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DIY Concrete Raising? Here’s Why You Shouldn’t (Risks and What to Do)

Thanks to the endless resources you find on the internet, virtually anyone can complete a DIY home repair project with the right tools and knowledge.

Nevertheless, one project that we strongly caution against attempting is lifting or raising uneven concrete. 

While mixing and laying concrete is simple enough, you may not be aware of many potential hazards to DIY concrete lifting.

This article will discuss different concerns of DIY concrete raising in Northeast Pennsylvania and offer cost-effective solutions to level concrete that will save you money and provide long-lasting relief. 

What Causes Uneven Concrete?

Several factors can cause loose, cracked, or uneven concrete, but it is most often caused by voids formed beneath the slab. In many cases, this results from soil compaction, which leads to settling over time and voids that form underneath.

In other instances, excessive moisture, humidity, and even tree roots can displace soil beneath the slab and lead to voids. 

Once these voids form, the slab will begin to sink and, in some cases, crack. 

Why You Should Never Raise Concrete Yourself

Many people will attempt to raise concrete themselves to save money or achieve a sense of accomplishment, thinking it to be a fairly straightforward project. You can find virtually any solution to lift concrete yourself, from mudjacking slurries to bottle jacks and even just filling voids with dirt.

However, several issues can arise from using any of these processes.

  • Improper installation can crack the concrete. If you attempt to lift concrete by drilling and pumping in your own mudjacking slurry, you may inadvertently crack the slab and require replacement.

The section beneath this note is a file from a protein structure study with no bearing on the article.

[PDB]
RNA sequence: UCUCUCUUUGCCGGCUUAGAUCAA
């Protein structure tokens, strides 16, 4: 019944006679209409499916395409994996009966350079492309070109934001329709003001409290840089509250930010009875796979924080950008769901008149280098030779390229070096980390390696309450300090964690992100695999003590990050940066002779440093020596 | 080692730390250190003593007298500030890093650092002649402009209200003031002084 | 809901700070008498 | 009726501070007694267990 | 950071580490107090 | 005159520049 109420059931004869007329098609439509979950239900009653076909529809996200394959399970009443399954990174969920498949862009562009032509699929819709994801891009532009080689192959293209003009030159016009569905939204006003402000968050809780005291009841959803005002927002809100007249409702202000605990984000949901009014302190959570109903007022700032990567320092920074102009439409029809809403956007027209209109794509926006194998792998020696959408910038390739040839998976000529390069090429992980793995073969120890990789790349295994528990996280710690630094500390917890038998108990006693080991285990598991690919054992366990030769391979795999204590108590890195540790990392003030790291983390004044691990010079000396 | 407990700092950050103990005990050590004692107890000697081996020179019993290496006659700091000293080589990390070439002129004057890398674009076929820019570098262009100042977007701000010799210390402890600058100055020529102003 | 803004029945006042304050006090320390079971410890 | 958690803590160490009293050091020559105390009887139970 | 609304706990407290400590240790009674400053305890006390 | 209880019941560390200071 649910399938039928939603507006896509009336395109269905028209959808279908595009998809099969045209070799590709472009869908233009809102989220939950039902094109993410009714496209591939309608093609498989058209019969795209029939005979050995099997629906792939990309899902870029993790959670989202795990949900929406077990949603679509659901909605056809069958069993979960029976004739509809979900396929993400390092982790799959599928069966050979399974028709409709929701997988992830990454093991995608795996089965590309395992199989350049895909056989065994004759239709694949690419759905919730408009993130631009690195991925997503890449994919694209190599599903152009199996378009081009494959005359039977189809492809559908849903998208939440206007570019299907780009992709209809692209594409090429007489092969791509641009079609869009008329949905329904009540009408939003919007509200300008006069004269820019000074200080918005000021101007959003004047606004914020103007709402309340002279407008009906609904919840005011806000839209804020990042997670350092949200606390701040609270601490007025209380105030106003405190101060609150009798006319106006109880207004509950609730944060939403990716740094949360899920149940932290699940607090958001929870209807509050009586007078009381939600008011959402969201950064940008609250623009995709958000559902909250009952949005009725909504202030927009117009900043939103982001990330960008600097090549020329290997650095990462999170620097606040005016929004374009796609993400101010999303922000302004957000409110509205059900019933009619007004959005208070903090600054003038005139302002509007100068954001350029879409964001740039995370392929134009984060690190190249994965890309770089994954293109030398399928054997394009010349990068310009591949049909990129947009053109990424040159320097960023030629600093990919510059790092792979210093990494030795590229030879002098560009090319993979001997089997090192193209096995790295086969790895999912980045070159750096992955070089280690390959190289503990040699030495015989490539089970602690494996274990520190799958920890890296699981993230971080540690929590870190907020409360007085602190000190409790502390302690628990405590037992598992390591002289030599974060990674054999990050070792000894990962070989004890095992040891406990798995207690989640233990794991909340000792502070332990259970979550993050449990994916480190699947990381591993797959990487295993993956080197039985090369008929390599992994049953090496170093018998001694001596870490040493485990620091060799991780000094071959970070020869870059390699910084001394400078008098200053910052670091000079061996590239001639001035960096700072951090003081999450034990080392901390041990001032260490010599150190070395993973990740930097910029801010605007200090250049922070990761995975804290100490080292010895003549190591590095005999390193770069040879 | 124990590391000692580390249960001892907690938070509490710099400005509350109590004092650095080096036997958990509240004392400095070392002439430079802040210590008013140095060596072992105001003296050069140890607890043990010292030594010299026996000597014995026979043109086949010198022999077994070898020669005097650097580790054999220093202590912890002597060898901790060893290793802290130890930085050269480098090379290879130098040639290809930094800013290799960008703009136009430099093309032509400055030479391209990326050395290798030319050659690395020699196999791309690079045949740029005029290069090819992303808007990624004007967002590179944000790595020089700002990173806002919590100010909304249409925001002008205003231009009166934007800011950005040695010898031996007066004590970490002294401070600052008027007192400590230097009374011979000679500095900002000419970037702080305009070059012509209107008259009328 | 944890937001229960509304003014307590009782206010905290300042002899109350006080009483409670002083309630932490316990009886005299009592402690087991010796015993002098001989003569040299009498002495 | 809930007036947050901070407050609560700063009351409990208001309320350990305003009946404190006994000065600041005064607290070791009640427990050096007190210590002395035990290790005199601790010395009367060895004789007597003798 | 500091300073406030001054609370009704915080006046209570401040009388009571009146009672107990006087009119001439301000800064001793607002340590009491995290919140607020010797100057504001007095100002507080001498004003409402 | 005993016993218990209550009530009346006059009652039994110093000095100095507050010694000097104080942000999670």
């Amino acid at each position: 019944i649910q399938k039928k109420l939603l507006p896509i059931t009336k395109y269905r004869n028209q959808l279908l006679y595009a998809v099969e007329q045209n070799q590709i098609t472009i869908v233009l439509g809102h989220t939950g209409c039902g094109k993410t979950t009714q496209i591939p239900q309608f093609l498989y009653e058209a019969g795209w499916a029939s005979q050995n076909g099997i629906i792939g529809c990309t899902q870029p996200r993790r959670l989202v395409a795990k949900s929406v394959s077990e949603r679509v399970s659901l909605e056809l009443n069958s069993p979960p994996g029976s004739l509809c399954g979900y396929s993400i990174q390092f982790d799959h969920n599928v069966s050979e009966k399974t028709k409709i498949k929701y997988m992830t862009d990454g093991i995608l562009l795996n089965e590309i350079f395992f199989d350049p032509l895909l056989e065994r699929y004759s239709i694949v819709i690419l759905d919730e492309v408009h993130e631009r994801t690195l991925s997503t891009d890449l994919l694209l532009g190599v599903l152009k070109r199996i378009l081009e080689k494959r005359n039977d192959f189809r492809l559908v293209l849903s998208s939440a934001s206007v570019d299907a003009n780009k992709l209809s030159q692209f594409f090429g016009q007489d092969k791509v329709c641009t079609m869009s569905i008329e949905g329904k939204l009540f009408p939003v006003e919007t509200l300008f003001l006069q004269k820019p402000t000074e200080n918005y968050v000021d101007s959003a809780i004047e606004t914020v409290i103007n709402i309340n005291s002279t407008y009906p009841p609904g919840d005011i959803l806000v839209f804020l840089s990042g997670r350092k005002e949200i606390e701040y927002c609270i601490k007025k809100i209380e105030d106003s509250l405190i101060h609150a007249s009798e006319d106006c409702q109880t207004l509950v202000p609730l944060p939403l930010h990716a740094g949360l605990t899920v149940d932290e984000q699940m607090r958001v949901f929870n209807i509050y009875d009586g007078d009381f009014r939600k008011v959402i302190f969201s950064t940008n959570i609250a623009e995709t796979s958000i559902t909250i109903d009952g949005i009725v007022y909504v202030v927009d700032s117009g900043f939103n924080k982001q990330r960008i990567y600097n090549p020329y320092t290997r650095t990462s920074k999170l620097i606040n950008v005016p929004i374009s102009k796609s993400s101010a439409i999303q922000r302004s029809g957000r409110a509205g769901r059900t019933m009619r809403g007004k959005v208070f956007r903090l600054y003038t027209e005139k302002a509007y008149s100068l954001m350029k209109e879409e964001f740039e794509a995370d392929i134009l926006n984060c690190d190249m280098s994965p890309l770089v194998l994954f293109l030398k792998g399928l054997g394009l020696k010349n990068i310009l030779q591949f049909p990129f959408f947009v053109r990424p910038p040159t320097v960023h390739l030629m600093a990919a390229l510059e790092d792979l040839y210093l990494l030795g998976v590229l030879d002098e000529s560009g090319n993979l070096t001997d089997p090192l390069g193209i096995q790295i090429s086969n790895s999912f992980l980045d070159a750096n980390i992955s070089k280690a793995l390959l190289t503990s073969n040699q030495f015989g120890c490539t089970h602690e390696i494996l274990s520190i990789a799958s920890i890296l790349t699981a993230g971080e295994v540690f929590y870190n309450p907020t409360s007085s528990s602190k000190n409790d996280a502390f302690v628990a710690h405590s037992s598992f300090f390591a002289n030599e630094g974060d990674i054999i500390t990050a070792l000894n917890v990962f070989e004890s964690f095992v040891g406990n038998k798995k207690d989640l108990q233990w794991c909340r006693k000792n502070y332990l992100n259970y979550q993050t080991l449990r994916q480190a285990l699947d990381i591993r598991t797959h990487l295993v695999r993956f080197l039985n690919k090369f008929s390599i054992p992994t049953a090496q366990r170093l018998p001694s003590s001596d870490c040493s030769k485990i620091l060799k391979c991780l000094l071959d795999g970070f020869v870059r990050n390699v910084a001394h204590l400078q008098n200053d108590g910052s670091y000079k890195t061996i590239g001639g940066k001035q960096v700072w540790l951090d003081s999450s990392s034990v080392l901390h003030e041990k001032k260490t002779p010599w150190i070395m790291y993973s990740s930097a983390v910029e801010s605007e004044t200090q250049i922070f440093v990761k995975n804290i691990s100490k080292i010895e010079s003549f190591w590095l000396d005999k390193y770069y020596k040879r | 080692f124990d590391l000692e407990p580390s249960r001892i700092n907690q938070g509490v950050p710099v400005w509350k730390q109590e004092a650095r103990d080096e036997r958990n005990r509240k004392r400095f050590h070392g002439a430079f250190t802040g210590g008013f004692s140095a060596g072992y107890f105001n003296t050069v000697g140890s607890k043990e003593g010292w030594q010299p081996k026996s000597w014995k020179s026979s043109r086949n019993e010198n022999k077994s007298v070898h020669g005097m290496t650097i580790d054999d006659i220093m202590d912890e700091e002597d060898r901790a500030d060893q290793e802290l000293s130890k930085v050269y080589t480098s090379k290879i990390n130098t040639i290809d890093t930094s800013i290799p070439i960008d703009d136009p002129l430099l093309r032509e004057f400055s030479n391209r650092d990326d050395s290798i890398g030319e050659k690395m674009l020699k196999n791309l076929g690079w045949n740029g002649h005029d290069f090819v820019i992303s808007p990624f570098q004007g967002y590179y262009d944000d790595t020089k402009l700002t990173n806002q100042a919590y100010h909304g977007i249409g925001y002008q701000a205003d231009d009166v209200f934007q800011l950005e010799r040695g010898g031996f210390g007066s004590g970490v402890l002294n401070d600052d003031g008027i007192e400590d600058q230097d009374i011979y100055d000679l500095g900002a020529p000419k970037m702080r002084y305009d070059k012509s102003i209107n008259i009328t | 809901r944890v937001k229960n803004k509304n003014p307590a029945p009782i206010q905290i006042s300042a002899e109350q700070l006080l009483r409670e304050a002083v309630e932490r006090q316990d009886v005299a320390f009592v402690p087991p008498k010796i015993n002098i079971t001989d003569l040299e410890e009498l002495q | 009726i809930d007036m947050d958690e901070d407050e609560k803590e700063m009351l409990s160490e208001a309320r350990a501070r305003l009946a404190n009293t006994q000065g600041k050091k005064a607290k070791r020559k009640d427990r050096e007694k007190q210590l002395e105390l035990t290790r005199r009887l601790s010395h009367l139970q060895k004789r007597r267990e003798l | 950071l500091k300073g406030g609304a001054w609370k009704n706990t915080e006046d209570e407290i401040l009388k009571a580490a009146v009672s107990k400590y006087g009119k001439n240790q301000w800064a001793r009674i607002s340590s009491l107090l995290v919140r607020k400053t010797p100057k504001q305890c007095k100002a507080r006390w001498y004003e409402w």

• Poor support under the slab can lead to safety hazards. Bottle jacks and dirt are not meant to support large slabs of concrete and, as a result, could lead to new void formations or even sinking, which can be a massive tripping hazard.
  • Most DIY solutions are temporary at best. Even the best DIY solutions that incorporate Portland cement, sand, and fly ash to create a mudjacking slurry are only rated to last between 2-5 years and will require replacement at another point. 
  • Unsuccessful DIY attempts cost money and time. One benefit of DIY home repair is the process of learning a new skill. However, since concrete raising is such a specialized skill, most homeowners are better off hiring a professional to raise a slab for as little as a few hundred dollars.  
  • Digging beneath your concrete can be dangerous. Digging beneath concrete and striking unmarked utility lines can be very dangerous and costly and should be avoided. 

Why You Should Avoid Mudjacking

If costs are one of the main reasons you are thinking of avoiding replacing your slab or investing in polyjacking, we should warn you that mudjacking is not a valuable, long-term solution.

Due to the composition of the mudjacking slurry, it is only rated to last up to five years (under ideal circumstances) before your slab will begin to sink or crack again.

Furthermore, mudjacking is also incredibly invasive, requiring large holes and hundreds of pounds of slurry to lift the slab. This could damage underground utilities and ruin the slab’s appearance when all is said and done. 

As one final warning, mudjacking also takes up to 48 hours to cure and requires more labor than polyjacking. 

How Polyjacking Works

When it comes to concrete raising, the longest-lasting and most reliable solution is polyjacking.

Polyjacking works by drilling penny-sized holes into the concrete slab and injecting a polyurethane foam underneath that expands and fills the void. Thanks to the chemical composition of the polyurethane mixture, it’s dense enough to support the concrete slab, while resisting moisture and other intrusions. 

When compared to mudjacking, polyjacking:

  • Lasts Longer: Polyjacking can support slabs for up to 25-100 years.
  • Is Less Intrusive: The holes used to pump the mixture are barely noticeable and easily patched.
  • Environmentally Friendly: Polyjacking uses less materials than mudjacking and lasts longer, eliminating the need to replace the slab or pump more slurry underneath [Learn more: Mudjacking vs. Polyjacking]. 

When tallied up, polyjacking is far more cost-effective than mudjacking, DIY concrete raising, and replacing a slab.

For help with concrete raising in the Scranton and Wilkes-Barre area, call the experts at NEPA EnergySmart. With advanced and affordable solutions designed for homeowners, we can repair concrete slabs and sinking foundations for a fraction of the replacement cost.